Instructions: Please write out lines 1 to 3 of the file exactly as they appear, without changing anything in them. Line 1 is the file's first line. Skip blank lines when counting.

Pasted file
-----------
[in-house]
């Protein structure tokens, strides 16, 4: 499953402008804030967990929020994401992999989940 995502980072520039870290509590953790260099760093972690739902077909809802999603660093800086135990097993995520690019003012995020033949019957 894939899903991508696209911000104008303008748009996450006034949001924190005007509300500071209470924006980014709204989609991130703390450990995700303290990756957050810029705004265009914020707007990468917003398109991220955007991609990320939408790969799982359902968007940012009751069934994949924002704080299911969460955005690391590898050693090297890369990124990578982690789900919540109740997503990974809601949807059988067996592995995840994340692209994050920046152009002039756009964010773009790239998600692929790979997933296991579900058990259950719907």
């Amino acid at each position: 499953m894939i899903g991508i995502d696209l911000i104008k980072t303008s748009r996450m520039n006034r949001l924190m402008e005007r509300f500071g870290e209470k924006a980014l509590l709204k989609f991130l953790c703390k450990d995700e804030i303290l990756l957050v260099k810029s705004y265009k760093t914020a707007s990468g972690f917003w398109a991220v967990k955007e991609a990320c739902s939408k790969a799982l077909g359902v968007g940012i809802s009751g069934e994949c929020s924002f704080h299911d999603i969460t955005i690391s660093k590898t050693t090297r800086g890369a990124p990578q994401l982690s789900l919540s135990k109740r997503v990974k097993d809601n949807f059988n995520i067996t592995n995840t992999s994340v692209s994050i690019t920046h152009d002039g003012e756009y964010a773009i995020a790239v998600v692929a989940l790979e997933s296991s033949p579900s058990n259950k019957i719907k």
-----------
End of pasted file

[in-house]
């Protein structure tokens, strides 16, 4: 499953402008804030967990929020994401992999989940 995502980072520039870290509590953790260099760093972690739902077909809802999603660093800086135990097993995520690019003012995020033949019957 894939899903991508696209911000104008303008748009996450006034949001924190005007509300500071209470924006980014709204989609991130703390450990995700303290990756957050810029705004265009914020707007990468917003398109991220955007991609990320939408790969799982359902968007940012009751069934994949924002704080299911969460955005690391590898050693090297890369990124990578982690789900919540109740997503990974809601949807059988067996592995995840994340692209994050920046152009002039756009964010773009790239998600692929790979997933296991579900058990259950719907």
């Amino acid at each position: 499953m894939i899903g991508i995502d696209l911000i104008k980072t303008s748009r996450m520039n006034r949001l924190m402008e005007r509300f500071g870290e209470k924006a980014l509590l709204k989609f991130l953790c703390k450990d995700e804030i303290l990756l957050v260099k810029s705004y265009k760093t914020a707007s990468g972690f917003w398109a991220v967990k955007e991609a990320c739902s939408k790969a799982l077909g359902v968007g940012i809802s009751g069934e994949c929020s924002f704080h299911d999603i969460t955005i690391s660093k590898t050693t090297r800086g890369a990124p990578q994401l982690s789900l919540s135990k109740r997503v990974k097993d809601n949807f059988n995520i067996t592995n995840t992999s994340v692209s994050i690019t920046h152009d002039g003012e756009y964010a773009i995020a790239v998600v692929a989940l790979e997933s296991s033949p579900s058990n259950k019957i719907k």